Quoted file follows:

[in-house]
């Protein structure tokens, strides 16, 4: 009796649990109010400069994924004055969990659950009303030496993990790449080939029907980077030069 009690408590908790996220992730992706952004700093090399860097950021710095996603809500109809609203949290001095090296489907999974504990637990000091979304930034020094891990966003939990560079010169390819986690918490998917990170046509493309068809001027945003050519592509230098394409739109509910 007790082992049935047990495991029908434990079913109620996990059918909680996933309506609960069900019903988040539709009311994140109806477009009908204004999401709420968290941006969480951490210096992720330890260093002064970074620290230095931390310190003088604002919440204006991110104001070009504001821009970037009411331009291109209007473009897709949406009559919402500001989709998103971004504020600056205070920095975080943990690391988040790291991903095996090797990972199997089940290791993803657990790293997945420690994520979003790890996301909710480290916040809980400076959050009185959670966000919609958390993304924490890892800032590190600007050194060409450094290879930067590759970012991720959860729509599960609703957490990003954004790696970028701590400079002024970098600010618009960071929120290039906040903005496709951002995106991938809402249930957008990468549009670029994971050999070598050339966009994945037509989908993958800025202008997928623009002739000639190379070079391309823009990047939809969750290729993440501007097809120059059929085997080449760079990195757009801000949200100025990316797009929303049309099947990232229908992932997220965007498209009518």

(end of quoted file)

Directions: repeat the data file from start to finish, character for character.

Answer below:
[in-house]
């Protein structure tokens, strides 16, 4: 009796649990109010400069994924004055969990659950009303030496993990790449080939029907980077030069 009690408590908790996220992730992706952004700093090399860097950021710095996603809500109809609203949290001095090296489907999974504990637990000091979304930034020094891990966003939990560079010169390819986690918490998917990170046509493309068809001027945003050519592509230098394409739109509910 007790082992049935047990495991029908434990079913109620996990059918909680996933309506609960069900019903988040539709009311994140109806477009009908204004999401709420968290941006969480951490210096992720330890260093002064970074620290230095931390310190003088604002919440204006991110104001070009504001821009970037009411331009291109209007473009897709949406009559919402500001989709998103971004504020600056205070920095975080943990690391988040790291991903095996090797990972199997089940290791993803657990790293997945420690994520979003790890996301909710480290916040809980400076959050009185959670966000919609958390993304924490890892800032590190600007050194060409450094290879930067590759970012991720959860729509599960609703957490990003954004790696970028701590400079002024970098600010618009960071929120290039906040903005496709951002995106991938809402249930957008990468549009670029994971050999070598050339966009994945037509989908993958800025202008997928623009002739000639190379070079391309823009990047939809969750290729993440501007097809120059059929085997080449760079990195757009801000949200100025990316797009929303049309099947990232229908992932997220965007498209009518």